In 1994, James Gage was 13 years old and on his way to a life of music that would control his every move for decades to come. His venture into recording came from him younger brother’s playschool recording set. It consisted of a mic and a small recorder that recorded your voice for playback.
Learning to play a instrumental from a B side of a single, James quickly started rapping and singing his favorite songs over their respected instrumentals. Let me Ride by Dr Dre and Gangsta Lean were the first beats he ever rapped to. At 14, James moved to Kentucky from the Bay Area, CA where he met two guys in school — Jake Fogle and Kacy Croger. They decided to start a record label and call it Ca$h Roll Recordz. They named it after their favorite labels, Death Row and Cash Money.
In 1995, James was given the name $woop, based on his diehard love of Snoop Dogg’s music. $woop and KC would spend the summer of 1995 playing B Side single instrumentals over the phone and writing their first tape, “Playaz Pride.” Some of the beats used were from Outkast and Kokaine. The recording process was simple; With a small grey interview type recorder, the duo would play the beat through KC’s mom’s car and record the song live, on the spot.
After the completion of the tape, the rapper handmade inserts by drawing the cover and tracklist and then dubbing them on a dual pioneer cassette deck on clear dollar store blank tapes they would steal and then sell at school.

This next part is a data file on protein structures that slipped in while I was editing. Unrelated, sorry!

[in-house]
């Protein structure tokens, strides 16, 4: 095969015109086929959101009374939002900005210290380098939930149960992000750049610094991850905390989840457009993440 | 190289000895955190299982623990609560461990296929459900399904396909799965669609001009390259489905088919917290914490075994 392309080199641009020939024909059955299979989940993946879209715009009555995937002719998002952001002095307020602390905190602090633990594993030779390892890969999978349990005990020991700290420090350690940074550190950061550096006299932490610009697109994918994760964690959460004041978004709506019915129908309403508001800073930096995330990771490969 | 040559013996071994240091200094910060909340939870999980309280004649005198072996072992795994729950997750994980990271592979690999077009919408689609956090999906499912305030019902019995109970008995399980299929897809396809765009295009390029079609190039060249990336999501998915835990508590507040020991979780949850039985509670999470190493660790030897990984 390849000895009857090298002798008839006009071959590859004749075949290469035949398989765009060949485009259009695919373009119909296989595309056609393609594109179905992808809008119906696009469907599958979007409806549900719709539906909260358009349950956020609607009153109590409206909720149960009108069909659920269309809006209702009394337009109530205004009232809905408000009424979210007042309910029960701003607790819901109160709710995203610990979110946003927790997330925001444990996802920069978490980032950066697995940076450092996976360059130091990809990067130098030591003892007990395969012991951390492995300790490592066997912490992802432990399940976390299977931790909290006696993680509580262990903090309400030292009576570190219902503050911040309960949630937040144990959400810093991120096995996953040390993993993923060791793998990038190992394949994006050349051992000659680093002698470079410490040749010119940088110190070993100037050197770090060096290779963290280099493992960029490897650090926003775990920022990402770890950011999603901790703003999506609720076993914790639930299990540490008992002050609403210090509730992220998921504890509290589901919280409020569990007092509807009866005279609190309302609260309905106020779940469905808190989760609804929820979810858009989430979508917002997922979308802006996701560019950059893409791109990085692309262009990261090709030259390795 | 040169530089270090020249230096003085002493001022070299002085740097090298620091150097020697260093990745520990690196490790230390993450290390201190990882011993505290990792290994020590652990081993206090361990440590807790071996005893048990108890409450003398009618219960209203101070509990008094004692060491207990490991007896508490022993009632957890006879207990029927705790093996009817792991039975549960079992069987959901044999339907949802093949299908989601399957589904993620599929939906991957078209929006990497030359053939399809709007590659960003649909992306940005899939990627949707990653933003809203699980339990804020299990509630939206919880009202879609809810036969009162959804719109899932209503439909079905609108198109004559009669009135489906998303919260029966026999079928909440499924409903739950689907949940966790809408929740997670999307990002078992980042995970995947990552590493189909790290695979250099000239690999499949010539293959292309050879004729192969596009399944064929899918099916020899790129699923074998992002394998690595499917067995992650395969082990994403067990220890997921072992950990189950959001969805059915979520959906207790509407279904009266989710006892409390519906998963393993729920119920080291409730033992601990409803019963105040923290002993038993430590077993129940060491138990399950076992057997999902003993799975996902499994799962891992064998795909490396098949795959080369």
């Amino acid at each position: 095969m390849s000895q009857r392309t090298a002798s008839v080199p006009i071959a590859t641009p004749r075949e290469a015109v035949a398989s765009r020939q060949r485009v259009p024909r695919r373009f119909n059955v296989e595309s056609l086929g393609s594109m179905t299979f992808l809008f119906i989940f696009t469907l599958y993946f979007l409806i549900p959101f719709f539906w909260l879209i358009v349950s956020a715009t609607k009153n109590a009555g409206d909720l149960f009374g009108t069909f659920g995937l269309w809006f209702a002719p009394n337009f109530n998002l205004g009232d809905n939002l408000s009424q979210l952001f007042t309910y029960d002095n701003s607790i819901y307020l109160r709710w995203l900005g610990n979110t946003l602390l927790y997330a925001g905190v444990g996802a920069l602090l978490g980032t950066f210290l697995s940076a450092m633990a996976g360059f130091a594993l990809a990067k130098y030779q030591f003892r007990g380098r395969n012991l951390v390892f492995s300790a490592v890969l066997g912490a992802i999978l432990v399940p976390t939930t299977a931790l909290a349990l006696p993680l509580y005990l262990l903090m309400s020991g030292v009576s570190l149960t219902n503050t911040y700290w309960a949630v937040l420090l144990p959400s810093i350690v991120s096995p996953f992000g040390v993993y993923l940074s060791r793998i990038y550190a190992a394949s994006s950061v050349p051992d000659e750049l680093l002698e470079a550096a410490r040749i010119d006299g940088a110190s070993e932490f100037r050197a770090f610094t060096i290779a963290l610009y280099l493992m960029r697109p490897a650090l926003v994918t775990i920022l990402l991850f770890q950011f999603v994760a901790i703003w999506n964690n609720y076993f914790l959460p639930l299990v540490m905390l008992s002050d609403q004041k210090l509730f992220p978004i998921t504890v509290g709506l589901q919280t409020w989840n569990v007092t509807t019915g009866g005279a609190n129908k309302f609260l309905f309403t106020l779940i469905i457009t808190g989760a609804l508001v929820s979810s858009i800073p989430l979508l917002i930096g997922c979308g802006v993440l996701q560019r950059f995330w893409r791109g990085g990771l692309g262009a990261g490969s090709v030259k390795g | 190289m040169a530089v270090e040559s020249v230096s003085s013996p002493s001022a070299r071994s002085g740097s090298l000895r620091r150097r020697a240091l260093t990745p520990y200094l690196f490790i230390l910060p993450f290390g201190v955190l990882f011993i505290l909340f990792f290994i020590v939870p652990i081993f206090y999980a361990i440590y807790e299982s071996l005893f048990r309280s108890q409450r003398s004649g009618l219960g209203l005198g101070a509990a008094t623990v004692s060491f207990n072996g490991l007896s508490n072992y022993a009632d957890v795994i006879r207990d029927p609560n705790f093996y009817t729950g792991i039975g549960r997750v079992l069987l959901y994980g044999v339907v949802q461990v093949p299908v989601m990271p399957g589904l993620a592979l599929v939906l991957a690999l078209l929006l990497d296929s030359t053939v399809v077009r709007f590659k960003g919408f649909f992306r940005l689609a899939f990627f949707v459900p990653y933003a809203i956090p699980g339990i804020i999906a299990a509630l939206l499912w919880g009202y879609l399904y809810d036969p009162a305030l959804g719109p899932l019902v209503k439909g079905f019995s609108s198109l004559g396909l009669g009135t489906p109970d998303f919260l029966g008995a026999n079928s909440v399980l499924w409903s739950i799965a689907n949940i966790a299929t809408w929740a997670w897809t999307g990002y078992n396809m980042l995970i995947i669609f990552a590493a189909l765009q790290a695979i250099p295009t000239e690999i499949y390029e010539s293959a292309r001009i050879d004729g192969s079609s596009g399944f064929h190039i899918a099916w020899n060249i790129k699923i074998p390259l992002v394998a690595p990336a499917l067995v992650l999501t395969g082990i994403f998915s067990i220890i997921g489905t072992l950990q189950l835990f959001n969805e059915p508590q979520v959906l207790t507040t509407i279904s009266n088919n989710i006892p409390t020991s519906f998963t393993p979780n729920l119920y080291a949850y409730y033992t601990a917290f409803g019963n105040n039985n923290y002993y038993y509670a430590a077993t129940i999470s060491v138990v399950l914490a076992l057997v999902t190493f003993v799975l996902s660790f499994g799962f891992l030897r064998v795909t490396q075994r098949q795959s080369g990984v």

In 1997, things started to change; KC got a computer and the duo were able to start dabbling with the internet, where they learned how to record songs on “Sound recorder” with a computer mic. That program, along with “Real player,” gave them the ability to loop sections of beats from songs that didn’t have a instrumental track available. That’s when they started really knocking out songs.
In late 1997, a local studio opened and with the support of KC’s mom, Swoop and KC started booking studio time. It became an obsession at that point. KC’s mother spent hundreds of dollars helping the boys record their pro debut album, “Hard Tymez.” The album used everything from Mase beats and E-40 beats. This was the album that started it all for Ca$h Roll.
The lead single, “The World Keeps Spinning,” received rotation on the local college station and gained the two interviews and local popularity. In 1998/1999, KC and $woop had both squired their own home studios and were able to record and send files back and forth via AOL instant messenger. This process is what produced the darkest of the duo’s albums entitled “The Church.” The lead single “The Church is on Fire” catapulted the duo to the top of the horrorcore charts on MP3.com, passing Simken Heights and SyckSyde.
As their popularity grew, so did the duo’s egos, often causing arguments between the two on what way to project the group. To this day, “The Church” is the only official KC and $woop group album.
At the end of 1999, $woop teamed up with touring artist Bilistic and singer Mylinn Brimm to create “The Tri State Clicc.” The newly formed group released two albums that were major sellers on MP3.com, topping the charts for several weeks in all genres. KC went on to release the smash album “The Backwoodz,” while $woop signed with Canadian-based label “Dope Reign Productions” and released “Killing Fieldz.”
By the time the early 2000s were in swing, the Ca$h Roll Criminalz were doing shows all over the Midwest, performing with the likes of Q Strange, Fury, SyckSyde, Trouble, Sirkis, DJ Shy One, McNastee, Menacide, Cap 1, and the list goes on. The duo spent the next several years trying to maintain their momentum, but the test of time proved to fail them.
While KC has released a few well-received singles over the years and $woop has pumped out over 25 albums, none have ever reached the success of “The Church.”